Pete, the manager of Kingdom Enterprises, sat in his office pondering his future. It was midnight, but time on the job hasn’t mattered since the Boss tore out all the time clocks and instituted a new “continuous improvement” program. He handed out a new employee manual. According to the new rules, everyone in the organization had an equal stake in the company. They were co-owners. Success was theirs to lose. If they did something wrong, the Boss called this an opportunity to get it right and make the enterprise better.
But Pete was conflicted. He was tired too, after so many years of trying to get his people on-board with the Boss’s strange methods. The people he was supposed to train didn’t take easily to this new philosophy. Some who had been there for years watched as younger associates who just got there received bonuses.
One day, one of these malcontents went over Pete’s head and approached the Boss directly about his grievance. The Boss responded quietly but firmly:
“Am I not free to do as I wish with my own money? Are you envious because I am generous? Around this place there will be days where the last will be first, and the first will be last.”
This constant bickering among his people drove Pete mad. He felt like quitting, but he knew he wasn’t too smart and would deprive himself of the trust and respect he got from this Boss. Nevertheless, he often wished he were dead. One day he even expressed that wish to those under his supervision:
“I long to depart this life, for that is far better,” he told them. “Yet that I remain in the flesh is more necessary for your benefit.”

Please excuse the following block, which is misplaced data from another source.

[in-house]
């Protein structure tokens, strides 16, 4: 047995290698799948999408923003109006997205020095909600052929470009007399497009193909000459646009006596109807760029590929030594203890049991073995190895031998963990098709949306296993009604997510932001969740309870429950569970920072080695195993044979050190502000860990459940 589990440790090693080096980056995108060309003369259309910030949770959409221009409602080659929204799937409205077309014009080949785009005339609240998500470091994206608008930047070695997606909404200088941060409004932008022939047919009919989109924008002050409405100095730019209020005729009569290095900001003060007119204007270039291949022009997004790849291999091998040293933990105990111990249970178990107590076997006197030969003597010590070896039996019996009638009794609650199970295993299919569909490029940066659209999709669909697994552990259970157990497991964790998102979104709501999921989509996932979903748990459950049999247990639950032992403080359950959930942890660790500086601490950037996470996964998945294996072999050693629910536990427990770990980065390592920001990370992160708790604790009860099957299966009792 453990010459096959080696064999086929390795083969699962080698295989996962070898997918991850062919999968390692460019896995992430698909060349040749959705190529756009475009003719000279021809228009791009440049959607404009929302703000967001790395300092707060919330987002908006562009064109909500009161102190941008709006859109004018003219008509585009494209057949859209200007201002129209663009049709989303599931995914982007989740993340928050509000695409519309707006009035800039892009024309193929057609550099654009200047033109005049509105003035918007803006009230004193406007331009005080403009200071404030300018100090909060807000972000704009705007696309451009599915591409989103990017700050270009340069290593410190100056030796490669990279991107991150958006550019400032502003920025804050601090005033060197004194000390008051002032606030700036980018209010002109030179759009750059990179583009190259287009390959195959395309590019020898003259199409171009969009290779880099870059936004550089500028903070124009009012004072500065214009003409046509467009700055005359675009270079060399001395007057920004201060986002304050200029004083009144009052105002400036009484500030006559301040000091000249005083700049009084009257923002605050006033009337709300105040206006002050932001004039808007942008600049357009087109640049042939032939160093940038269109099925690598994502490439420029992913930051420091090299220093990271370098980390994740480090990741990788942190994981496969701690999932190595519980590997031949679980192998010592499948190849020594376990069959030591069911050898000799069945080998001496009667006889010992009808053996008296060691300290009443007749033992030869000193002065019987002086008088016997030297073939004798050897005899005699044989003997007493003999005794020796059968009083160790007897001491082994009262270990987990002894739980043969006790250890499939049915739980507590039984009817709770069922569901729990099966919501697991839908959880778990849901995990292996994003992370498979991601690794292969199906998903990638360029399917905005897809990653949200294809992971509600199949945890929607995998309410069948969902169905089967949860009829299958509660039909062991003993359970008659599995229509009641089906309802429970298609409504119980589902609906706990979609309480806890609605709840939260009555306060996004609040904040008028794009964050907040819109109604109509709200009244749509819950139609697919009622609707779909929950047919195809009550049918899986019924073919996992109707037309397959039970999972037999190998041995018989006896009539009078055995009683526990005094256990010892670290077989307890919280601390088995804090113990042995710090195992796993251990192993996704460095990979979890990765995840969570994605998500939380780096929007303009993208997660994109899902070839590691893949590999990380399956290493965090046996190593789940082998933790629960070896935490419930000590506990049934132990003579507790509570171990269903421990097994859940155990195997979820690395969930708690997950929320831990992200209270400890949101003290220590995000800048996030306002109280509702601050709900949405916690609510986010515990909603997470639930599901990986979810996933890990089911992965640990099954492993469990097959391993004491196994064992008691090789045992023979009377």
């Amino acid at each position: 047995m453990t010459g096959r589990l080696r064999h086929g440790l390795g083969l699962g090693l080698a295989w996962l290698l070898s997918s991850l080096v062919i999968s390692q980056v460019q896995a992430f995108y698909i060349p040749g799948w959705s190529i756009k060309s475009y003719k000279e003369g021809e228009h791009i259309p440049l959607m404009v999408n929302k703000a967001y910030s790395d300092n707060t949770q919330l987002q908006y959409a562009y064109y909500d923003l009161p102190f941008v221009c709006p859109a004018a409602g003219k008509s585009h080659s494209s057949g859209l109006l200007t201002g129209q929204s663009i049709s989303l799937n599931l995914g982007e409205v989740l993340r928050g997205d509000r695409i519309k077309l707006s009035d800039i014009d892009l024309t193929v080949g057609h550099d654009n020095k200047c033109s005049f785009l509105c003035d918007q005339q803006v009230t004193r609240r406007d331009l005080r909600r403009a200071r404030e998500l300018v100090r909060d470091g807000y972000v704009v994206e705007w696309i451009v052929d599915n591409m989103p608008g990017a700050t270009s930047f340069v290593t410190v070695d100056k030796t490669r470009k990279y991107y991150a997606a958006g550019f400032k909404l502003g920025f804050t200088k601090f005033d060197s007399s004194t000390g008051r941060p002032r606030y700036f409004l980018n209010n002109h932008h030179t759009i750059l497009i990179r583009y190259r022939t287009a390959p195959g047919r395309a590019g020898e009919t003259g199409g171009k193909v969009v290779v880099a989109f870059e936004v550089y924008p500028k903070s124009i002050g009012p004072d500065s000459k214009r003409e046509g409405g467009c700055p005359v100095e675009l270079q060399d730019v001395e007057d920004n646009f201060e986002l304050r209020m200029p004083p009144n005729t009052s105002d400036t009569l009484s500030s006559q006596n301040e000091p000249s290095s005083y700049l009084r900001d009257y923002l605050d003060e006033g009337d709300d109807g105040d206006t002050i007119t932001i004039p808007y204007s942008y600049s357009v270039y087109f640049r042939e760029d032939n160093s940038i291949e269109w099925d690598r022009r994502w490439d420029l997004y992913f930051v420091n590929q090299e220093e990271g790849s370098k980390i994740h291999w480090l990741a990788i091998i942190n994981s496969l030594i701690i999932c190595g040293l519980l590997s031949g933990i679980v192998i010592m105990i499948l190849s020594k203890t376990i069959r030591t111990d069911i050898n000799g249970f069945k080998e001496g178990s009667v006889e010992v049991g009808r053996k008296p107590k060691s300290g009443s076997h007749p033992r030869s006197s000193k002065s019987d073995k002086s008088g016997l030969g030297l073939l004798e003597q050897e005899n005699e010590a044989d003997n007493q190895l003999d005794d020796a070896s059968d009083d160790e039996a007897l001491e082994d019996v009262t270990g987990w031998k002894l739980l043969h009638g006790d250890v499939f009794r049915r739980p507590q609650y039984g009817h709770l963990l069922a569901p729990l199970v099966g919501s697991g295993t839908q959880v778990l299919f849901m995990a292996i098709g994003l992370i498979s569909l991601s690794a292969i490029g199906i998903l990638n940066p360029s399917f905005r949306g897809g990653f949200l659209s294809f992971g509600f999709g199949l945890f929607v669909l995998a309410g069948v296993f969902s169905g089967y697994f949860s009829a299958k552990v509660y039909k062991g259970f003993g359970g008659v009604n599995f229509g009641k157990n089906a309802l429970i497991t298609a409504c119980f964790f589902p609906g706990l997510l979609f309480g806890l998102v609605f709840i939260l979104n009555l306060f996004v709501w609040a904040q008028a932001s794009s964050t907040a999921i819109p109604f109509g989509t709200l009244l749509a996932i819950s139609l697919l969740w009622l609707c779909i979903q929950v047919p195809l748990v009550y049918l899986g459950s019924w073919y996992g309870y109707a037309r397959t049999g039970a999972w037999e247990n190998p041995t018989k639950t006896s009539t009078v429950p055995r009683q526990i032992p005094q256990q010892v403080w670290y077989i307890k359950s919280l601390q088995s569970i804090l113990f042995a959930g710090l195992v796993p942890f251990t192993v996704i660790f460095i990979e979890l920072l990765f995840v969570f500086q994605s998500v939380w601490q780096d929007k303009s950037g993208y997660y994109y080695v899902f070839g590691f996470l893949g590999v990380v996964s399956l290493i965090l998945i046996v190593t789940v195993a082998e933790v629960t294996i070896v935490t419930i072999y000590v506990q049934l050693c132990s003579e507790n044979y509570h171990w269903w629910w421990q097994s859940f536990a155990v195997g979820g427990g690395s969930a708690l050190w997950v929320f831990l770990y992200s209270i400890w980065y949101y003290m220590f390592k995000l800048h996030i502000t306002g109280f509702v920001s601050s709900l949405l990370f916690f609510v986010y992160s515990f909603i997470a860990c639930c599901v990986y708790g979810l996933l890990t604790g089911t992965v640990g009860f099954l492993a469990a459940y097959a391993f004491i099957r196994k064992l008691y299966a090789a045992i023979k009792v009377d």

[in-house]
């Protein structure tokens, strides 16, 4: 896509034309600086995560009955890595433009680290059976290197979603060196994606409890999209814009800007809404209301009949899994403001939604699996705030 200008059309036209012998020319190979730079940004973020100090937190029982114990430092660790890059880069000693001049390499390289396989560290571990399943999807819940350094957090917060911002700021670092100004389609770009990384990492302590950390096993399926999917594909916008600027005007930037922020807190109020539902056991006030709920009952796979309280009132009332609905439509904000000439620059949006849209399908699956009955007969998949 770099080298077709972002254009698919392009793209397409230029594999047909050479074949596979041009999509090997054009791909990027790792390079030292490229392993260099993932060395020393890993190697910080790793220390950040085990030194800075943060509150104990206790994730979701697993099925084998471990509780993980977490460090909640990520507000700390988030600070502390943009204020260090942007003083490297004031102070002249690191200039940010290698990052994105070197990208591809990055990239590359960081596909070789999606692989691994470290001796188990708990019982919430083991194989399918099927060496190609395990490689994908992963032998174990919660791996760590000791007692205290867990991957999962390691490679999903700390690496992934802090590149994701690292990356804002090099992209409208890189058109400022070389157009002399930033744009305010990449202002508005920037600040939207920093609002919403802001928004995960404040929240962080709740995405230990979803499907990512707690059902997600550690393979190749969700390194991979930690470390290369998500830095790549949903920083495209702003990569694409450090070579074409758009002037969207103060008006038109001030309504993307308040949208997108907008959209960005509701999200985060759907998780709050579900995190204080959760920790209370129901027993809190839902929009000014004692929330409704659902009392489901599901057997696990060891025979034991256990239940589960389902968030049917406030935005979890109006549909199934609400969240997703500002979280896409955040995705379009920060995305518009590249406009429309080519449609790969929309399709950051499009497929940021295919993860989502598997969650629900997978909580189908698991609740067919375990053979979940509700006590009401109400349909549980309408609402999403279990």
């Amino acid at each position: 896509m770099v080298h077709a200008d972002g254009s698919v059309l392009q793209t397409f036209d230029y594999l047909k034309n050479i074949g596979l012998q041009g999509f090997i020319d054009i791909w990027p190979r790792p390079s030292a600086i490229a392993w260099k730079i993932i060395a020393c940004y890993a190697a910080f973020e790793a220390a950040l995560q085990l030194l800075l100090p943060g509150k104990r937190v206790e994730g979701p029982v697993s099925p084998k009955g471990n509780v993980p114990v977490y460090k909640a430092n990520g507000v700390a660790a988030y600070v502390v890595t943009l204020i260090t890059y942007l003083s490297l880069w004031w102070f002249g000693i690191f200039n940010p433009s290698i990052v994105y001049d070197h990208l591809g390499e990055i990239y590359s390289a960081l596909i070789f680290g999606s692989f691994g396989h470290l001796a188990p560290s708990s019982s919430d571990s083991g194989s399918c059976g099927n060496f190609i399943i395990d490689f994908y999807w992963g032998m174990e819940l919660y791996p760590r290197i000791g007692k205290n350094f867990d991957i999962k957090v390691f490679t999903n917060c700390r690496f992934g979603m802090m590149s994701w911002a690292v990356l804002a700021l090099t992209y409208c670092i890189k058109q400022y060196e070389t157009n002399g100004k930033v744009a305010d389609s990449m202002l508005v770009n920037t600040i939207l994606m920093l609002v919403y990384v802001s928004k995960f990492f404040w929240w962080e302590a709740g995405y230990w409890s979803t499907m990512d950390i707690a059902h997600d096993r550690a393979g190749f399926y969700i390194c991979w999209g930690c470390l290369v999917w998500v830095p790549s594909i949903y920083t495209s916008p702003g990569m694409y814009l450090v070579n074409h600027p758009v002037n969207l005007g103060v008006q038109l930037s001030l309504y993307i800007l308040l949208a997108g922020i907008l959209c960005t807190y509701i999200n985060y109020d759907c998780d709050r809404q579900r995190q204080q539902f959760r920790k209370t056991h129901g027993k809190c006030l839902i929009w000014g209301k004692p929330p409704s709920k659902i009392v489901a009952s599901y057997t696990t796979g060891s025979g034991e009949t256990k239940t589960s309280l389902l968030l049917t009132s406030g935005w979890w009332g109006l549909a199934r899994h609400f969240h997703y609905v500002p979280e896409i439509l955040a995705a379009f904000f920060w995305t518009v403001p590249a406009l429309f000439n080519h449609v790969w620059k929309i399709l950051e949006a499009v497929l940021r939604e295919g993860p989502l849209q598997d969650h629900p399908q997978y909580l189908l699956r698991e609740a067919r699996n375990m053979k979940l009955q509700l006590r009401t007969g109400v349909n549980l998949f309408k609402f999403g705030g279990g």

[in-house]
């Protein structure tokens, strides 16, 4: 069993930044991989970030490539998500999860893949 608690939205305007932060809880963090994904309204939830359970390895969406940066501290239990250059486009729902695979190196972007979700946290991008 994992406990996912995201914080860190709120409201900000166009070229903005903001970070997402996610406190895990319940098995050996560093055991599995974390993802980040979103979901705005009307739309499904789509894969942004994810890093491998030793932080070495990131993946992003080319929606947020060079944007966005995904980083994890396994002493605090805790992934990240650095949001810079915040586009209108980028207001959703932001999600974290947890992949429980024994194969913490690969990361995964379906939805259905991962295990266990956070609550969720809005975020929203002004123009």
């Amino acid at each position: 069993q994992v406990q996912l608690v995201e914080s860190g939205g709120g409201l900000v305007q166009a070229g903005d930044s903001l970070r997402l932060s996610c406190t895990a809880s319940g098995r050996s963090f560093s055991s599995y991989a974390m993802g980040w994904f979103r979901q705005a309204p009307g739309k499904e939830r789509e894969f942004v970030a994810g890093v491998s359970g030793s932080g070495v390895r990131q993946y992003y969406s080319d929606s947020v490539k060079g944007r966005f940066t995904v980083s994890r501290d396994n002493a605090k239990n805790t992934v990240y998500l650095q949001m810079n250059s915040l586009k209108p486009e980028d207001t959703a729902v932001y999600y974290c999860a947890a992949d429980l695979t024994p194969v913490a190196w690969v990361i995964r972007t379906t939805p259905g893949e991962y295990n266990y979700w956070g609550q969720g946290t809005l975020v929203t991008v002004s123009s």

He felt better after letting off some steam, but he also felt the need for a management recharge, so he went back to the old training manual he and his people had been raised with. He opened it at random and this is the passage that popped out at him:
“Let the scoundrel forsake his way, and the wicked his thoughts; let him turn to the LORD for mercy; to our God, who is generous in forgiving. For my thoughts are not your thoughts, nor are your ways my ways. As high as the heavens are above the earth, so high are my ways above your ways and my thoughts above your thoughts.”
Pete took comfort in knowing that as many times he and his people screwed up, the Boss let them keep trying to make things better. The rewards of working for Kingdom were theirs no matter what. The Boss promised he’d never fire them. The only way out was to quit. But He made sure they knew that if they did, there’d be hell to pay.
Now make sure you’re on time for this Sunday’s meeting, where all of this will be covered in more detail (First reading, is 55:6-9; Second reading, phil 1:20c-24, 27a; Gospel, mt 20:1-16a).
Mathematically, the only way the Boss’ philosophy of giving equal wages to each laborer is just to both is if the joy of the reward is infinite and eternal. (1 hr work x infinite joy = infinite joy; 8 hr work x infinte joy = infinite joy) (either way, infinite happiness)… And if the happiness is infinite, how can there be room for bitterness…
Our flawed nature causes us to be blinded to God’s abundance, ever-flowing, cascading waterfall nature…